R.O.C.K.

  • R.O.C.K.

    Rural Outreach Chemistry for Kids (R.O.C.K) is a volunteer organization founded in 1995 by Dr. Edward P. Zovinka, Professor of Chemistry at Saint Francis University in Loretto, PA and the American Chemical Society-Student Affiliates (Chemistry Club).

    The R.O.C.K. program provides local schools and youth organizations with the opportunity to experience chemistry in real life situations. The purpose is to demonstrate to the local K-12 students that science (especially chemistry) is important in everyone's life and can be exciting and interesting. R.O.C.K. also provides students with the chance to experience and participate with the available equipment provided by the R.O.C.K. program, all free of charge.

    R.O.C.K. performs hands-on chemistry experiments and activities using mainly household products to show the importance of chemistry in day to day living. We focus on classroom visits (not stage presentations) in the 5 county area around SFU (Bedford, Blair, Cambira, Clearfield, and Somerset). R.O.C.K. also looks at the role that chemistry will have in the future as well as how it will benefit our society.

    K-12 Teachers request a visit to your school

    If you would like to schedule a visit, please fill out the Visitation Request Form.

    Tell us how we are doing, please complete the Teacher Evaluation Form after our visit.

     Sponsors:

     

    • Society for Analytical Chemists of Pittsburgh
    • Thomas Family Automotive

     

  • R.O.C.K. Opportunities for SFU Students

    The R.O.C.K. program provides an opportunity for chemistry and non-chemistry majors to participate in community service by taking chemistry to students in local K-12 schools.  SFU students participating in R.O.C.K. events will meet in the designated area (usually the Science Outreach Classroom, Science Center 219, or lounge area in front of the classroom) and will ride together to the event in the R.O.C.K. van.

    How do SFU students sign up for an event?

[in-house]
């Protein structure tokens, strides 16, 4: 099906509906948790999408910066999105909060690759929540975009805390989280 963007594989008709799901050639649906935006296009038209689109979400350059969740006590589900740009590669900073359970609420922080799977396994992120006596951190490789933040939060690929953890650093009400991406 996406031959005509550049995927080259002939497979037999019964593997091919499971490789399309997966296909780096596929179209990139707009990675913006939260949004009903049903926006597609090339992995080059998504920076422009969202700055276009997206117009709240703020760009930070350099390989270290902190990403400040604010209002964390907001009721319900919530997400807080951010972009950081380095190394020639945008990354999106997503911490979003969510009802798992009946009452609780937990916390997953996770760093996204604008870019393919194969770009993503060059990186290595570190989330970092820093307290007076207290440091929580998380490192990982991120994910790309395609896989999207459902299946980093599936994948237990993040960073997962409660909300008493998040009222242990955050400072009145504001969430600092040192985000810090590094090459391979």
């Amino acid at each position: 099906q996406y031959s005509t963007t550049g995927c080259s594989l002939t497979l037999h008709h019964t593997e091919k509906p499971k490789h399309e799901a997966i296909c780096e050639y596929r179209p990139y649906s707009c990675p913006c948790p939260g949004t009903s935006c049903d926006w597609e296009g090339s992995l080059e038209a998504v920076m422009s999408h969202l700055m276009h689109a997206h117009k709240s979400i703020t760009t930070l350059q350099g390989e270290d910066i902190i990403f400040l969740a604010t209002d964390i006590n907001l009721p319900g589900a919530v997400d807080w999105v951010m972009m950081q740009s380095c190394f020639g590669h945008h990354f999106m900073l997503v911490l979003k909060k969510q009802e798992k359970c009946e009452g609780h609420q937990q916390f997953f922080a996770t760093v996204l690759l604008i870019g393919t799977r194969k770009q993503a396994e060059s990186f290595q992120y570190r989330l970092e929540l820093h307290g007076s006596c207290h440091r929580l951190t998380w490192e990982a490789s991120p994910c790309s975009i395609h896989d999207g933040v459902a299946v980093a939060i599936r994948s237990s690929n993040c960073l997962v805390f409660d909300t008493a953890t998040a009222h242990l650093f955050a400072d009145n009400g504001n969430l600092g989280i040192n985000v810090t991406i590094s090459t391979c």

A sign up sheet for each event will be posted on the bulletin board outside of Science Center #219 as they become available.  Get notifications of new events by liking R.O.C.K.'s Facebook page.  Do not wait until the end of the semester to register for an event.  Events occasionally get canceled and there is no guarantee that there will be enough events at the end of the semester to accommodate everyone.

    What do I do after I have signed up for an event?

    Mark the date and time on your calendar.  It is your responsibility to arrive on time the day of the event.  Events run smoothly only if there are enough SFU students to help support the event.  Report to the designated meeting area (usually the Science Outreach Classroom, Science Center 219, or lounge area in front of the classroom) 5-10 minutes prior to the departure time.  Dress appropriately.  Refer to the Code of Conduct.

     

  • R.O.C.K. Experiments

    Oobleck (grades K-2)

    • Concept:  Properties of solids, liquids, and gases; states of matter
    • The students will learn the definition of matter and the characteristics of solids, liquids, and gases and make their own Oobleck using corn starch and water.  **Event can be messy**
    • Approximated time:  40 minutes

    Oily Oceans (grades K-4)

    • Concept:  Causes and aftermath of oil spills
    • The students will learn about the causes of oil spills and the difficult process of the oil spill clean-up by reading Prince William by Gloria and Ted Rand.  The students will also learn about density of oil in comparison to water by discussing what happens in mousse demonstration.  Finally, the students will be asked to clean a feather from an oil spill to simulate helping animals after a spill and finding an efficient way to clean it.
    • Approximated time:  50 minutes

    Density Towers (grades K-3)

    • Concept:  Density
    • The students will learn about density of different liquids and solids by building a density tower made of several liquids and roping in solids such as beads, beans, and/or pennies.
    • Approximated time:  50 minutes

    Keep Them Clean (grades K-3)

    • Concept:  The importance of hand washing
    • The students will gain understanding of the importance of hand washing by "washing" their hands and removing germs through a simulation with a black light and special hand washing lotion.  The students will develop a technique for washing their hands properly and effectively. The students will be able to explain how soap works and why it is important to use soap when cleaning.
    • Approximated time:  35 minutes

    Liquid Nitrogen (grades 9-12)

    • Concept:  Charles' Law, physical vs. chemical change, applications of liquid nitrogen